Another means of increasing response rates is to use carefully spaced reminders or follow-up requests, which are a common practice in surveys. They are most effective when the content of the message is not repeated over and over but varies somewhat with each request. Usually, two or three follow-ups are used, as additional requests may irritate contacts and are not likely to yield significant gains.


Dillman, Don A., Jolene D. Smyth, and Leah Melani Christian, Internet, Mail, and Mixed-Mode Surveys: The Tailored Design Method, Hoboken, NJ: Wiley, 2009.  

Groves, Robert M., Floyd J. Fowler, Jr., Mick P. Couper, James M. Lepkowski, Eleanor Singer, and Roger Tourangeau, Survey Methodology, 2nd Edition, Hoboken, NJ: Wiley, 2009.

Guidelines for Conflict of Interest

The integrity of research and the public’s faith in the research enterprise depends on the disclosure and management of conflicts of interest when present. It is important to note that our concern goes beyond genuine conflicts of interest and includes the potential for that appearance of such a conflict.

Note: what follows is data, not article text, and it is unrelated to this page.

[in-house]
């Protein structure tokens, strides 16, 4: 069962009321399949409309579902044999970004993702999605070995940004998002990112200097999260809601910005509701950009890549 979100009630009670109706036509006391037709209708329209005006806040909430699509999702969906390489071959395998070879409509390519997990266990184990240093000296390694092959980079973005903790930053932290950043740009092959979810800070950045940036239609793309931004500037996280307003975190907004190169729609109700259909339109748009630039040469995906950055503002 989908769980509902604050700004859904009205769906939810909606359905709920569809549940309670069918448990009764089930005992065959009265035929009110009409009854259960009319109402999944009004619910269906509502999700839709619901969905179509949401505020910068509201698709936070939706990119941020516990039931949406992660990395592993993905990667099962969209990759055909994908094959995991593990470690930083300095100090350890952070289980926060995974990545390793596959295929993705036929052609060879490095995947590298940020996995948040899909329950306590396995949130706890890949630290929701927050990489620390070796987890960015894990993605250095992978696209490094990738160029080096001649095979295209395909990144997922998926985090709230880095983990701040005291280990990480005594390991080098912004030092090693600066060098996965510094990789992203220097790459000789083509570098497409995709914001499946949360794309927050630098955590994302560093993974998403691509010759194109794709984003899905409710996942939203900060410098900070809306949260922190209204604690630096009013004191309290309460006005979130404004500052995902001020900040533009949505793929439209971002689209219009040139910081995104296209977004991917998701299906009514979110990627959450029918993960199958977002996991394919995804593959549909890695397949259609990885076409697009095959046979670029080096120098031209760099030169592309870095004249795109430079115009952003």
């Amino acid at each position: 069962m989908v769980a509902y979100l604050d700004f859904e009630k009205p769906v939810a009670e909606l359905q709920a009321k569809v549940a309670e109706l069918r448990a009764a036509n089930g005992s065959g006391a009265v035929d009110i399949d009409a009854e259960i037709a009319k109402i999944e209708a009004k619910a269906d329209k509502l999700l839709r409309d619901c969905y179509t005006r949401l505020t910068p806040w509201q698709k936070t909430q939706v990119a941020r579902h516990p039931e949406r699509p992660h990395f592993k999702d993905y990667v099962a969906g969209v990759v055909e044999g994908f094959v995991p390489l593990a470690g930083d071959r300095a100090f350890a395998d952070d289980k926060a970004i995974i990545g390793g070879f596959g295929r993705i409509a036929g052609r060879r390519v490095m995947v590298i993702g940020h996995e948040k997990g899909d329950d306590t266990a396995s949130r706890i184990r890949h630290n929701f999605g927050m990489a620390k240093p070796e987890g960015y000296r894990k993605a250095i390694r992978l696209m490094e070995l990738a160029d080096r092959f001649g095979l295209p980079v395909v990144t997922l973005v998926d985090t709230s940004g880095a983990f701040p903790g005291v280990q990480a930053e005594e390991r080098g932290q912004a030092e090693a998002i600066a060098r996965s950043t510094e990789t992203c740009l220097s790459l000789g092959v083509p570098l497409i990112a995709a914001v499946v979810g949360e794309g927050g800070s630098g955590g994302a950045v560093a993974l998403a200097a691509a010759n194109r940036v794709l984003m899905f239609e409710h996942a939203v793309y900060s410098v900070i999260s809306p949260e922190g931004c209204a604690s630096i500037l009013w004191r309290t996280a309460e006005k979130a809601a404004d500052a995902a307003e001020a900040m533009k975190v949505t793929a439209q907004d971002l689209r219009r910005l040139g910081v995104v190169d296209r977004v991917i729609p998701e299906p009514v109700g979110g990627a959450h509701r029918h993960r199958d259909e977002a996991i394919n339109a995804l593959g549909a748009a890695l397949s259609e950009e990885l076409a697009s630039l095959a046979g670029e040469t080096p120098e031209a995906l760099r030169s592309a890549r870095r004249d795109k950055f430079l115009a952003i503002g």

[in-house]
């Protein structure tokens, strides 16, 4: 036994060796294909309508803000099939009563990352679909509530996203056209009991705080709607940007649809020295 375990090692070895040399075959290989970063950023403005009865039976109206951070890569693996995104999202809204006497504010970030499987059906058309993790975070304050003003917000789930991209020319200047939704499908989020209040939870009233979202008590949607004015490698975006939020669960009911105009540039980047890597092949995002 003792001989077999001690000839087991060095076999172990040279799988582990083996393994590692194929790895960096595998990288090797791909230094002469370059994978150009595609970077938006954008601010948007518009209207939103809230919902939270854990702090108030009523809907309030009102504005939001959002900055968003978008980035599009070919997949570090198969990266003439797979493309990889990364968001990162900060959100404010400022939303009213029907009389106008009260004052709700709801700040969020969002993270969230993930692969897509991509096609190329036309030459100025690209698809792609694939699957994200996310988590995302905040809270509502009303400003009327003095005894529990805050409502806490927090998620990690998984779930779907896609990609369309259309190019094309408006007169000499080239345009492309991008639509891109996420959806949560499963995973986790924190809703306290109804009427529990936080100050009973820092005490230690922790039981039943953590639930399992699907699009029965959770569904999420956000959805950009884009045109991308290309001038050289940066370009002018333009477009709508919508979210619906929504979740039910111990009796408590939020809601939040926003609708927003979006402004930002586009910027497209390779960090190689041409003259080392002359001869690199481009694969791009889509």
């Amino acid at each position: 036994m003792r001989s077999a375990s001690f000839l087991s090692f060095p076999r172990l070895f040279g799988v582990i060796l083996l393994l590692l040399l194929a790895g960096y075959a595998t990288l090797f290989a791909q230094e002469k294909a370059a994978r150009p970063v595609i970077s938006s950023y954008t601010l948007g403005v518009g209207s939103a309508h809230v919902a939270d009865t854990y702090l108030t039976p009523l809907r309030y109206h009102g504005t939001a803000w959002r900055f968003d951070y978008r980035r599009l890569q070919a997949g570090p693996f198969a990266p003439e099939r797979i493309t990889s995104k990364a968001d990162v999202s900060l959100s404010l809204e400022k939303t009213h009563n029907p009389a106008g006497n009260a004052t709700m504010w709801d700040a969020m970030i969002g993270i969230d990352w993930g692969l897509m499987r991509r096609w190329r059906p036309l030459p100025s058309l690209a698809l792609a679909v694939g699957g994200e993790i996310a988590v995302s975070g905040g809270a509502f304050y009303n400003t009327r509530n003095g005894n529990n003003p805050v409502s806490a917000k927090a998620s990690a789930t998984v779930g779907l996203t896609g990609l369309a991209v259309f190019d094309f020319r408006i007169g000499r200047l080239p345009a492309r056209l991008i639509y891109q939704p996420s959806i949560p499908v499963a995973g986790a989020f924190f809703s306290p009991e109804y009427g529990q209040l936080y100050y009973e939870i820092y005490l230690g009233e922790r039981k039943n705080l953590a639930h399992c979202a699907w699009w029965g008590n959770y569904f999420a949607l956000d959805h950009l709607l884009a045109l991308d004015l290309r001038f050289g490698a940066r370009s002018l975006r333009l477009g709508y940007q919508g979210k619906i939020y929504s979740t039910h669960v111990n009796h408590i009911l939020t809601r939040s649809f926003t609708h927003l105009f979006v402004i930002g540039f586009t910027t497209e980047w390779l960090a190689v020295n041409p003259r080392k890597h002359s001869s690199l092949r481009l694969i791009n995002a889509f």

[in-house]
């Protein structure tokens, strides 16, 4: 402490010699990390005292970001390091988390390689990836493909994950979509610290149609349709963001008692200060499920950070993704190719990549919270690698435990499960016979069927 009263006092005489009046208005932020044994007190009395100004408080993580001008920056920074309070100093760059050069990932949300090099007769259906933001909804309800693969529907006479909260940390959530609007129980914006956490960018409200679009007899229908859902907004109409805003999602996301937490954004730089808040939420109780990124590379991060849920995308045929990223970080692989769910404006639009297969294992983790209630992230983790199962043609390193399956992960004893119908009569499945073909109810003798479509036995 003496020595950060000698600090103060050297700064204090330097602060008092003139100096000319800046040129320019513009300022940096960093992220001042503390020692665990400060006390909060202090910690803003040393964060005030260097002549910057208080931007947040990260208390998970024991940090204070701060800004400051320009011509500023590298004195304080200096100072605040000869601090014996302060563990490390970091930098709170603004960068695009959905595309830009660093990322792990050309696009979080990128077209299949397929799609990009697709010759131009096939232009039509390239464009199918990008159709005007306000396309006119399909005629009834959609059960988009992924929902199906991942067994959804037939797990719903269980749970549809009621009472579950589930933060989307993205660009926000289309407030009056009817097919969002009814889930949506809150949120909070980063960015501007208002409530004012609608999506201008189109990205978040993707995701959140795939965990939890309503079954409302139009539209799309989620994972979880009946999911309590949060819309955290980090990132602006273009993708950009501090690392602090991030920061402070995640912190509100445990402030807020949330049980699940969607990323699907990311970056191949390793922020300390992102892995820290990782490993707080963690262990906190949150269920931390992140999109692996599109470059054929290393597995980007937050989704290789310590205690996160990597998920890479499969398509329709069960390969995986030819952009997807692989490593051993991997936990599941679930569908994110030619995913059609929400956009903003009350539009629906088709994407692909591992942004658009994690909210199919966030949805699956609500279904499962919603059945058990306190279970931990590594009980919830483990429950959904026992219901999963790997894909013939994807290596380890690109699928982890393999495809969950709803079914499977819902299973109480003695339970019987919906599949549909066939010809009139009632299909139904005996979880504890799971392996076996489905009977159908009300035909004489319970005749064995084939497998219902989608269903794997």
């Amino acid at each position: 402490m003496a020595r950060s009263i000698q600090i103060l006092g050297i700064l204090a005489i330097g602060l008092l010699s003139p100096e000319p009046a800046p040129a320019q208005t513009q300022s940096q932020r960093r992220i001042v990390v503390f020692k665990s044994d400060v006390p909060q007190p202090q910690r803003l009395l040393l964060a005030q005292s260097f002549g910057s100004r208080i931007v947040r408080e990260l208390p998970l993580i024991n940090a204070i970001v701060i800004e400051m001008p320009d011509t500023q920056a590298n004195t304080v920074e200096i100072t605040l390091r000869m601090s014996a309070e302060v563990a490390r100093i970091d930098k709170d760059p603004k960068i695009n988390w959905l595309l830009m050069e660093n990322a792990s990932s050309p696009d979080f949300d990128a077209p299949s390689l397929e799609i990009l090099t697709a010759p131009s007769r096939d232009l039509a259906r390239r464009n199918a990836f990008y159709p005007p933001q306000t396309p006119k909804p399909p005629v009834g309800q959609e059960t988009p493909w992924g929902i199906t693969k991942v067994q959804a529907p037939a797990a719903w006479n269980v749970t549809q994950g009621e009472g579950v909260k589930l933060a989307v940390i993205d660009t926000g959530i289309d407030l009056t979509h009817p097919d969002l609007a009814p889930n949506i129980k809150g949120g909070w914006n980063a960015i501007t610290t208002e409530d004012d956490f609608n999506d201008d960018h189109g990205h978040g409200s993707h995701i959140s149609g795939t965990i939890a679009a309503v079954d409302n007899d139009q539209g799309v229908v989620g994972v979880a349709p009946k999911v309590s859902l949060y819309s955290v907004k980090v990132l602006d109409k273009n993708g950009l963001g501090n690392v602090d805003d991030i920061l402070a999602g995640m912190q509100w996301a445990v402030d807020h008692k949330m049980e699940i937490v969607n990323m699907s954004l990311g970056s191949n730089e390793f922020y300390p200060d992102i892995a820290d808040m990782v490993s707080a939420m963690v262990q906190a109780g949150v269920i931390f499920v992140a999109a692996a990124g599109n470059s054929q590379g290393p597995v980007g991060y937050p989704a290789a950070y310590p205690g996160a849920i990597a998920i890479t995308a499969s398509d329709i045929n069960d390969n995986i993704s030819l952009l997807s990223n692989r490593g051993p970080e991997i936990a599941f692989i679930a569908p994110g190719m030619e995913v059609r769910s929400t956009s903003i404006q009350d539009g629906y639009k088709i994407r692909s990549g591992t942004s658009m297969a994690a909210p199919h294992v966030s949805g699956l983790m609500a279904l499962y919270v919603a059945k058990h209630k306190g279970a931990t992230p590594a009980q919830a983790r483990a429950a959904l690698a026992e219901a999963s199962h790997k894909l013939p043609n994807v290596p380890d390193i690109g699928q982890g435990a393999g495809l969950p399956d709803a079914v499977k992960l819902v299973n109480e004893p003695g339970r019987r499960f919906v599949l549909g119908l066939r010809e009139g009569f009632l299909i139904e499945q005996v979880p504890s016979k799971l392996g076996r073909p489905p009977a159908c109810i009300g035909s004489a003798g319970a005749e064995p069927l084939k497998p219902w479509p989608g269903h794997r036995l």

When research involves human subjects, it is possible that some subjects would decline to participate in research if they believe that the investigators may personally benefit from the research and may, therefore, have some incentive to manipulate the results of the research. For example, this may happen when an investigator (or a close family member of an investigator) has an ownership interest in, or a consulting relationship with, a company that expects to market a product pending the results of the research. Other examples of potential conflicts include:

  • When investigators conduct applied or clinical research on a technology developed by the investigator or a member of his/her immediate family
  • When investigators (or immediate family members) have a financial relationship with the sponsor of the research